In the movie 2012, starring John Cusack, a solar flare causes global temperatures to soar. The planet is then battered by tsunamis and earthquakes, threatening mankind.

Yesterday's conference also heard that a hostile power could cause a similar effect by exploding a nuclear weapon in space.

Dr Fox added: "While we all benefit from scientific advances, so we also create vulnerabilities that can be exploited by our enemies.

"However advanced we become, the chain of our security is only as strong as its weakest link."

Last night the electric security council discussed a plan of action.

And former US government defence adviser Dr Avi Schnurr warned: "A geomagnetic storm could shatter nations all over the earth. We cannot wait for disaster to spur us to action."

PRECIOUS jewels could rain down during dust storms on faraway planets, scientists say.

University of St Andrews boffins investigating atmospheric systems believe dust clouds in parts of space could be full of rubies and sapphires.




Posted ImageThe scale measuring their strength has three general categories – Class C, Class M and Class X – with Class X flares being the most powerful.
The GOES X-ray Flux plot contains 5 minute averages of solar X-ray output in the 1-8 Angstrom (0.1-0.8 nm) and 0.5-4.0 Angstrom (0.05-0.4 nm) passbands. Data from the SWPC Primay GOES X-ray satellite is shown. As of Feb 2008, no Secondary GOES X-ray satellite data is available. Some data dropouts will occur during satellite eclipses.


Posted Image
The GOES Hp plot contains the 1-minute averaged parallel component of the magnetic field in nanoTeslas (nT), as measured at GOES-13 (W75) and GOES-11 (W135). The Hp component is perpendicular to the satellite orbit plane and Hp is essentially parallel to Earth's rotation axis. If these data drop to near zero, or less, when the satellite is on the dayside it may be due to a compression of Earth's magnetopause to within geosynchronous orbit, exposing satellites to negative and/or highly variable magnetic fields. On the nightside, a near zero, or less, value of the field indicates strong currents that are often associated with substorms and an intensification of currents in the Earth's geomagnetic tail.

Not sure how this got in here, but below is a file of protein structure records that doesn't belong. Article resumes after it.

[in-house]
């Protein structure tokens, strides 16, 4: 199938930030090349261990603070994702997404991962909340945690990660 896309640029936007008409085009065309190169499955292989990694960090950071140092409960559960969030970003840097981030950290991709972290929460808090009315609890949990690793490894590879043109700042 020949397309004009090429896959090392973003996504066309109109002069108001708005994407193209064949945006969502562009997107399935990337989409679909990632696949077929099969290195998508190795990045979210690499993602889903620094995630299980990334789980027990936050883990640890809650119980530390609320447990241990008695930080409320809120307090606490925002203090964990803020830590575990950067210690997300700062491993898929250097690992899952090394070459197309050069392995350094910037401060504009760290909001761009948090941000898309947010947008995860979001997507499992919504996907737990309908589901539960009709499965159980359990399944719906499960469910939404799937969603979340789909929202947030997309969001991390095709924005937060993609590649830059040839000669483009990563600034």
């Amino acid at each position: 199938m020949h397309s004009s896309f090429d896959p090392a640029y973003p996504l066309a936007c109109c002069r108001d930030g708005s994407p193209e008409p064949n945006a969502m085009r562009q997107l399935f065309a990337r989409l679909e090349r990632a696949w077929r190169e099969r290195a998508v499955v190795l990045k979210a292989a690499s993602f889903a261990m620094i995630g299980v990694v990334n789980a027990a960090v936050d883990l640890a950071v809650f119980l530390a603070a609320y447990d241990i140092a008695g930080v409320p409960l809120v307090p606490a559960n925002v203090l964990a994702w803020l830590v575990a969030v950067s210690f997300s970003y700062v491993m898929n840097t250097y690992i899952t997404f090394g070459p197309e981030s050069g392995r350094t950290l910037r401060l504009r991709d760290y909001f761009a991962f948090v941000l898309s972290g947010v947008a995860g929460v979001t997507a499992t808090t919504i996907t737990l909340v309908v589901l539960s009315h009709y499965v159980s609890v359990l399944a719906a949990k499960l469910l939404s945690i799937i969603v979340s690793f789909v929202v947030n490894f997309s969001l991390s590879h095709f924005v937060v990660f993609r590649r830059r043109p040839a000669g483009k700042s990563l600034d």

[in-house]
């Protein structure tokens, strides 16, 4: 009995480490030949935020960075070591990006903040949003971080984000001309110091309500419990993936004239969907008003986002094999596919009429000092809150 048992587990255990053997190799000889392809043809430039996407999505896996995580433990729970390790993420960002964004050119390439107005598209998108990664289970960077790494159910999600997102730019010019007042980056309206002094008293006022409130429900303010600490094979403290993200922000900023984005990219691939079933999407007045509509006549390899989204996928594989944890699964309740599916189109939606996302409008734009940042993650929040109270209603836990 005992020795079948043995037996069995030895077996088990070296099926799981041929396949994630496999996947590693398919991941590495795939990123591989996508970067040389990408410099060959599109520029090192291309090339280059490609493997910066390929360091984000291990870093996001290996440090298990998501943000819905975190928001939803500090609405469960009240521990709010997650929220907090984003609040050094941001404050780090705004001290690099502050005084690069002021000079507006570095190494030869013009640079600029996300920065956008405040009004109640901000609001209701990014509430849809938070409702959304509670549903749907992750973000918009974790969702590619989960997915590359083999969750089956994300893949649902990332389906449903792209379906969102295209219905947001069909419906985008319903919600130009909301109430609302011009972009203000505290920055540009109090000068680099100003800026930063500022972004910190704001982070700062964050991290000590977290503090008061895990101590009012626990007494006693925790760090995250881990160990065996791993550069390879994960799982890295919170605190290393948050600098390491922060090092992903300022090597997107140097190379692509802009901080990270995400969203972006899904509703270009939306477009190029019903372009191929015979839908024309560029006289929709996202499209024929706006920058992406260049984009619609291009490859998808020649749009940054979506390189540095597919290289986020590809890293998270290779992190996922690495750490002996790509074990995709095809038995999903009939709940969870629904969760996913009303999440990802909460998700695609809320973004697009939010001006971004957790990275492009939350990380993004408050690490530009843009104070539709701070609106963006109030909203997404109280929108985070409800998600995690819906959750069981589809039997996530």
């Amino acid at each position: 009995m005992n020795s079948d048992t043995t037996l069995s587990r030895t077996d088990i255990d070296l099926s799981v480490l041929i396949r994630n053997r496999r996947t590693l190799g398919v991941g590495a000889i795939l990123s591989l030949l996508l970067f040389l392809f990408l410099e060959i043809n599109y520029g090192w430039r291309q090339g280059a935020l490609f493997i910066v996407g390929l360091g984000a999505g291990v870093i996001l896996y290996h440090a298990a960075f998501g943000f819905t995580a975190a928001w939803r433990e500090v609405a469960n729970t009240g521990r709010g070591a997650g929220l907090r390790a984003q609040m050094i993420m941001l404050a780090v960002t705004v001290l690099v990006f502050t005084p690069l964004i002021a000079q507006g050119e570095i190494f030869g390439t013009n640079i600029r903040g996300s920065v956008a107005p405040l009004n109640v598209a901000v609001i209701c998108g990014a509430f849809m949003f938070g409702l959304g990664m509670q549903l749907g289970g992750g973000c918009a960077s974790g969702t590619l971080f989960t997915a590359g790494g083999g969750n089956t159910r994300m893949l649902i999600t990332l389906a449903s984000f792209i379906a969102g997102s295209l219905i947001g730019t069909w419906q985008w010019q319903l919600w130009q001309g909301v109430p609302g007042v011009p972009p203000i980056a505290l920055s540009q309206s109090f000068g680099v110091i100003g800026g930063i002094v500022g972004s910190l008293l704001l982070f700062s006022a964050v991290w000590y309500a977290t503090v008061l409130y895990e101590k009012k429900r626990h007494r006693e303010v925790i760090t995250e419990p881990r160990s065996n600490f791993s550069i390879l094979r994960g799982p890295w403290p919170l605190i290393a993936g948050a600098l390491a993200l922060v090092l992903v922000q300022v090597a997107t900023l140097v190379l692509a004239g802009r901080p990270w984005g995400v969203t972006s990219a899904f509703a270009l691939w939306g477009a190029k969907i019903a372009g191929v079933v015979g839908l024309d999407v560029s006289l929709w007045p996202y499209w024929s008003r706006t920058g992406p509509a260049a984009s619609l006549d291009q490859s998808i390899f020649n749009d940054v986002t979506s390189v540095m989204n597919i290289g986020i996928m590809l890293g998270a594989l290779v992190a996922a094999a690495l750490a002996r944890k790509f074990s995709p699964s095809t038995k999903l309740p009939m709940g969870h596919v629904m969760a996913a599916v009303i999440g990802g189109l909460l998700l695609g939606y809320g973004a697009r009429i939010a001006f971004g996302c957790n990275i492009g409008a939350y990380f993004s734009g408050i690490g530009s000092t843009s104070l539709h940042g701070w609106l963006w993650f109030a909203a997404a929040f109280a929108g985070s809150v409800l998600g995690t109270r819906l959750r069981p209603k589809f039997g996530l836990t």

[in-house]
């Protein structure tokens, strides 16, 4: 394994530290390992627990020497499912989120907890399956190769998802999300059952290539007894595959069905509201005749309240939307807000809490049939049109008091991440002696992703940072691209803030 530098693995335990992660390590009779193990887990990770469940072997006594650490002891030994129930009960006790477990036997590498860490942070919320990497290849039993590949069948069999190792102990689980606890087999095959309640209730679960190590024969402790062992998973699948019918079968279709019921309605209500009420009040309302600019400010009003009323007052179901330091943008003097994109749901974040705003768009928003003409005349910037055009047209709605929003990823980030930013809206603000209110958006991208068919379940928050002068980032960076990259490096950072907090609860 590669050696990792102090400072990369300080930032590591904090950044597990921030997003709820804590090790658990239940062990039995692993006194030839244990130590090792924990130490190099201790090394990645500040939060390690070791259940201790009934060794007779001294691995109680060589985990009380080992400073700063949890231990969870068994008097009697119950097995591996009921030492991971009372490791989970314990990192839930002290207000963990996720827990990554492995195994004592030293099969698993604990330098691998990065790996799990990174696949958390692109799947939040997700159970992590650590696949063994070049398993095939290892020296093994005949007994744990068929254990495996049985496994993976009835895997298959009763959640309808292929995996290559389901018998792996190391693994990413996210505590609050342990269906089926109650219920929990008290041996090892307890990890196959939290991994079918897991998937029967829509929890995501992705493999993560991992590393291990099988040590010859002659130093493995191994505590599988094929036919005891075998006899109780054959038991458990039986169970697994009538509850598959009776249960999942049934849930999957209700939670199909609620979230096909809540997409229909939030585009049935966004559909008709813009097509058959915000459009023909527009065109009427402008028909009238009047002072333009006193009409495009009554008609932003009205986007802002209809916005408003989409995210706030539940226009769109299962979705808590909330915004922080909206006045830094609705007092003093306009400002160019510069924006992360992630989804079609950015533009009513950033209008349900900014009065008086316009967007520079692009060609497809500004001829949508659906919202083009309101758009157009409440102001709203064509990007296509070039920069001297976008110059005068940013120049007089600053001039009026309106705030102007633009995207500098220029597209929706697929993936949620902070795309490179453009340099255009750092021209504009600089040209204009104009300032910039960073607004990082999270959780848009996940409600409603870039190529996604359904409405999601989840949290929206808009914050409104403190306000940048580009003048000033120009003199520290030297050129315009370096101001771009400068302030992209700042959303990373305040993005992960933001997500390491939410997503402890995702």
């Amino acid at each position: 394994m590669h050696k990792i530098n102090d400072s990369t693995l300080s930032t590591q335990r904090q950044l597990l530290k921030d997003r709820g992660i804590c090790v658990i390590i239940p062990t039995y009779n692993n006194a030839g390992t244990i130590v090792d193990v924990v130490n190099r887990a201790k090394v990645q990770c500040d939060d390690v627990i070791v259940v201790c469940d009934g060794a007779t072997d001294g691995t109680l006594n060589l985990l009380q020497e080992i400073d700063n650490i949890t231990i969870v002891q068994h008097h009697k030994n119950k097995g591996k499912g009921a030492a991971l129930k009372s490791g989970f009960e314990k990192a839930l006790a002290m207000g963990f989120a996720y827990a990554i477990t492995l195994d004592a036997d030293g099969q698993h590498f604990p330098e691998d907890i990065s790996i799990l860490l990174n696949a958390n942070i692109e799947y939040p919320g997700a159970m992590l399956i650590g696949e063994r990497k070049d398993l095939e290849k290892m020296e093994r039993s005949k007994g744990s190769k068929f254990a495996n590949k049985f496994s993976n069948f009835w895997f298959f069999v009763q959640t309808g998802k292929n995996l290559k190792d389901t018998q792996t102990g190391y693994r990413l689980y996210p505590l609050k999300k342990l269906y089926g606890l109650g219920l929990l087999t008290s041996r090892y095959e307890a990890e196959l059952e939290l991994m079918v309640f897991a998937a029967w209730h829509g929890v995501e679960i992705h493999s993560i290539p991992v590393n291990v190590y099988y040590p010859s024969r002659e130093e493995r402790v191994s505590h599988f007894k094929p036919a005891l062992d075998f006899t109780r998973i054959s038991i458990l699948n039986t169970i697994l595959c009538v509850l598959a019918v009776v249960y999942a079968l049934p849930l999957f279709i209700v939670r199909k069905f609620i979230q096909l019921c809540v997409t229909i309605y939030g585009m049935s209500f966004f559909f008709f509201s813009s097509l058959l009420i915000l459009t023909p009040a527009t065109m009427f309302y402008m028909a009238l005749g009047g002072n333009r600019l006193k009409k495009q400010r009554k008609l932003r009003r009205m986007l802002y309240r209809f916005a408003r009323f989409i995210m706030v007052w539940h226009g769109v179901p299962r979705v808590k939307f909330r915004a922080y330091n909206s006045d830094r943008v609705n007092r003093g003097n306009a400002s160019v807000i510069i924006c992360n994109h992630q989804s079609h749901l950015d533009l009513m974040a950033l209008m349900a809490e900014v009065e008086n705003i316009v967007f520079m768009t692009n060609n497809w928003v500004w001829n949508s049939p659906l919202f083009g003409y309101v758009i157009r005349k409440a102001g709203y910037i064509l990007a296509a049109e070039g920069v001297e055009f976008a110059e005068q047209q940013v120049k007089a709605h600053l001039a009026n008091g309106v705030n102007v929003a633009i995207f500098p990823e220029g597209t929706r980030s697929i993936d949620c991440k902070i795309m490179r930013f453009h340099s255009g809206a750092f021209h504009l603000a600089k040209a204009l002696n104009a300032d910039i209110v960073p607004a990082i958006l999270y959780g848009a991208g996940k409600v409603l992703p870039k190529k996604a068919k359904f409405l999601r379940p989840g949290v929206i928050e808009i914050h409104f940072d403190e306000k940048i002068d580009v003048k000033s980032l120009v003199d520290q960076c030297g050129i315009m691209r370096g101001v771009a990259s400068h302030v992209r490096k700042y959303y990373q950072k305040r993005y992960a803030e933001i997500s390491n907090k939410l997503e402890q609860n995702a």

SWPC Real-time Monitor Displays


Global D-Region Absorption Prediction

Posted Image

Conditions in the D-Region of the Ionosphere have a dramatic effect on High Frequency (HF) communications and Low Frequency (LF) navigation systems like Loran. The global D-Region Absorption Product depicts the D-region at high latitudes where it is driven by particles as well as low latitudes, where photons cause the prompt changes. This product merges all latitudes using appropriate displays, and is useful to customers such as commercial aviation and maritime users.

* Use browser Reload when returning to this page to ensure latest data.
* This page dynamically updates once a minute.



The most powerful flare of the last 500 years was the first flare to be observed, on September 1, 1859, and was reported by British astronomer Richard Carrington. The event is named the Solar storm of 1859, or the “Carrington event”. The flare was visible to a naked-eye, and produced stunning auroras down to tropical latitudes such as Cuba or Hawaii, and set telegraph systems on fire.[7] The flare left a trace in Greenland ice in the form of nitrates and beryllium-10, which allow its strength to be measured today (New Scientist, 2005).

In modern times, the largest solar flare measured with instruments occurred on November 4, 2003 (initially measured at X28 and later upgraded to X45).[8][9] Other large solar flares also occurred on April 2, 2001 (X20), October 28, 2003 (X17) and September 7, 2005 (X17).[10] In 1989, during former solar cycle 22 two large flares occurred in March, 6 (X15) and August, 16 (X20) causing disruptions in electric grids and computer systems.[11]

A complete list is available at http://www.spaceweat.../topflares.html

Posted Image


If the estimated velocity does stay constant, then the bulk of the storm will be absorbed by the Atlantic Ocean in the Northern Hemisphere and the majority of the South American continent in the Southern Hemisphere. This increase in water temperature should cause evaporation leading to heavy precipitation in Western Europe and North Africa over the latter part of the week. South America may see record temperatures for this time of year as well.

If the storm slows down, then the bulk of the energy may be absorbed by the east coast of North America and by the Andes in South America. In both cases it may cause high elevation water trapped as snow to melt and cause flooding downstream a few days later.

Continued flares from sunspot 1158 may extend heating
Though smaller flares, the series of 4 flares following the ‘big one’ may extend the heating affect to most of the North American continent, as well as a portion of the Pacific Ocean. The affects may be more global in nature. We expect heavy precipitation around the globe. Stay tuned for more updates.



#2 Mikorist


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Posted 22 February 2011 - 09:16 AM

collected sources: